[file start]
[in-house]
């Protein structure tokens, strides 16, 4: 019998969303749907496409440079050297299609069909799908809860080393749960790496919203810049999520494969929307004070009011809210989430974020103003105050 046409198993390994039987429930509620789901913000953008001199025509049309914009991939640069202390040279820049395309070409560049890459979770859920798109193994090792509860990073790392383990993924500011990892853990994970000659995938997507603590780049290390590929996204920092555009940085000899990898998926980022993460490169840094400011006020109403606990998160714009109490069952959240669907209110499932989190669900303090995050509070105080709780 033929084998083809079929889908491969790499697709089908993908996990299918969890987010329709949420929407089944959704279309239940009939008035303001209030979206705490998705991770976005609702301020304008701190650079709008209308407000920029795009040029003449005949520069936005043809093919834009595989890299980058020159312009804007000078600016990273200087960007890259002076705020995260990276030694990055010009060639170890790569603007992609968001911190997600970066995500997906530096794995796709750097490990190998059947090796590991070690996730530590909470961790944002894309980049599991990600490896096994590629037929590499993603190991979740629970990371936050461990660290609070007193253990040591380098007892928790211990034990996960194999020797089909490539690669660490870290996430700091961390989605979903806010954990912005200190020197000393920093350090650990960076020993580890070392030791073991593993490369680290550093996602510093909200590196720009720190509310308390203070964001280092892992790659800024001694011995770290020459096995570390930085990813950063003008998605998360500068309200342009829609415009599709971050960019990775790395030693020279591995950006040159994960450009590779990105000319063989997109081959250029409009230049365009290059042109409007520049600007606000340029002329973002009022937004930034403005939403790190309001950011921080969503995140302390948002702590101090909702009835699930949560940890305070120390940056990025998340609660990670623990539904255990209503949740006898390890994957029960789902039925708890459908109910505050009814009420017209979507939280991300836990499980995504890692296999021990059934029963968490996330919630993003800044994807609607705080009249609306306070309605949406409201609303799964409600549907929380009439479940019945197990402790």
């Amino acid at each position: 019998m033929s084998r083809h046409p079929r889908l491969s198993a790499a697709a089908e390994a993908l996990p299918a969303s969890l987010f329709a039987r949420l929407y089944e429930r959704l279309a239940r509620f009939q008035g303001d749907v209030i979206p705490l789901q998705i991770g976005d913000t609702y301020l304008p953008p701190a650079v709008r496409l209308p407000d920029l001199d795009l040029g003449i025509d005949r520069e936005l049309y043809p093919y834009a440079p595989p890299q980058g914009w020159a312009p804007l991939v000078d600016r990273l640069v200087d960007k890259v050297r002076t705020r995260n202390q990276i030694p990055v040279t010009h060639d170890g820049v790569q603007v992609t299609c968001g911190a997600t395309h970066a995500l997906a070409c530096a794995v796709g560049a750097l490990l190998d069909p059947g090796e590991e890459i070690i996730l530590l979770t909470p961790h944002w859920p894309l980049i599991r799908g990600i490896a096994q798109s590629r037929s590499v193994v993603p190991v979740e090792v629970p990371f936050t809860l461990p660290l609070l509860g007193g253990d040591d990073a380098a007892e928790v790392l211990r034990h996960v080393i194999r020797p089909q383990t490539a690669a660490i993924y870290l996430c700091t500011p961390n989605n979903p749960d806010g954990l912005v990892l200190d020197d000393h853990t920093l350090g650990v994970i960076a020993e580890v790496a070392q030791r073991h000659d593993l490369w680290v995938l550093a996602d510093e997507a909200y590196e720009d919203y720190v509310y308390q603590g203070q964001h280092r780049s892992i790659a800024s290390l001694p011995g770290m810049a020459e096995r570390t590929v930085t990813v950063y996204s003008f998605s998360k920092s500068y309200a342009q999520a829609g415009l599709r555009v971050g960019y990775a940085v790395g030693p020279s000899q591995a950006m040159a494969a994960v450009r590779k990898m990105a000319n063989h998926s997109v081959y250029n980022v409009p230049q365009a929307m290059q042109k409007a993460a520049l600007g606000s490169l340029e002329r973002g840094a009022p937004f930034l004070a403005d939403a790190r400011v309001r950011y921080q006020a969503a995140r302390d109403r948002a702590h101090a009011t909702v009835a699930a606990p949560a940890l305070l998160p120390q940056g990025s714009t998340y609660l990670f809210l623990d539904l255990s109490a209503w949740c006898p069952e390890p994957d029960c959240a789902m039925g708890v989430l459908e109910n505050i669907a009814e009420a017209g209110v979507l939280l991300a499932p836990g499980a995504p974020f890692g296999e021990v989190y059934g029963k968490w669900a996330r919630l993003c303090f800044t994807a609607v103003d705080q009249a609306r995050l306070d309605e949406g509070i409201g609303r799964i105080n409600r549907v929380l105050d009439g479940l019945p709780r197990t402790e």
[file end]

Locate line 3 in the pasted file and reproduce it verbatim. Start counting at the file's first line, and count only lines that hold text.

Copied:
């Amino acid at each position: 019998m033929s084998r083809h046409p079929r889908l491969s198993a790499a697709a089908e390994a993908l996990p299918a969303s969890l987010f329709a039987r949420l929407y089944e429930r959704l279309a239940r509620f009939q008035g303001d749907v209030i979206p705490l789901q998705i991770g976005d913000t609702y301020l304008p953008p701190a650079v709008r496409l209308p407000d920029l001199d795009l040029g003449i025509d005949r520069e936005l049309y043809p093919y834009a440079p595989p890299q980058g914009w020159a312009p804007l991939v000078d600016r990273l640069v200087d960007k890259v050297r002076t705020r995260n202390q990276i030694p990055v040279t010009h060639d170890g820049v790569q603007v992609t299609c968001g911190a997600t395309h970066a995500l997906a070409c530096a794995v796709g560049a750097l490990l190998d069909p059947g090796e590991e890459i070690i996730l530590l979770t909470p961790h944002w859920p894309l980049i599991r799908g990600i490896a096994q798109s590629r037929s590499v193994v993603p190991v979740e090792v629970p990371f936050t809860l461990p660290l609070l509860g007193g253990d040591d990073a380098a007892e928790v790392l211990r034990h996960v080393i194999r020797p089909q383990t490539a690669a660490i993924y870290l996430c700091t500011p961390n989605n979903p749960d806010g954990l912005v990892l200190d020197d000393h853990t920093l350090g650990v994970i960076a020993e580890v790496a070392q030791r073991h000659d593993l490369w680290v995938l550093a996602d510093e997507a909200y590196e720009d919203y720190v509310y308390q603590g203070q964001h280092r780049s892992i790659a800024s290390l001694p011995g770290m810049a020459e096995r570390t590929v930085t990813v950063y996204s003008f998605s998360k920092s500068y309200a342009q999520a829609g415009l599709r555009v971050g960019y990775a940085v790395g030693p020279s000899q591995a950006m040159a494969a994960v450009r590779k990898m990105a000319n063989h998926s997109v081959y250029n980022v409009p230049q365009a929307m290059q042109k409007a993460a520049l600007g606000s490169l340029e002329r973002g840094a009022p937004f930034l004070a403005d939403a790190r400011v309001r950011y921080q006020a969503a995140r302390d109403r948002a702590h101090a009011t909702v009835a699930a606990p949560a940890l305070l998160p120390q940056g990025s714009t998340y609660l990670f809210l623990d539904l255990s109490a209503w949740c006898p069952e390890p994957d029960c959240a789902m039925g708890v989430l459908e109910n505050i669907a009814e009420a017209g209110v979507l939280l991300a499932p836990g499980a995504p974020f890692g296999e021990v989190y059934g029963k968490w669900a996330r919630l993003c303090f800044t994807a609607v103003d705080q009249a609306r995050l306070d309605e949406g509070i409201g609303r799964i105080n409600r549907v929380l105050d009439g479940l019945p709780r197990t402790e």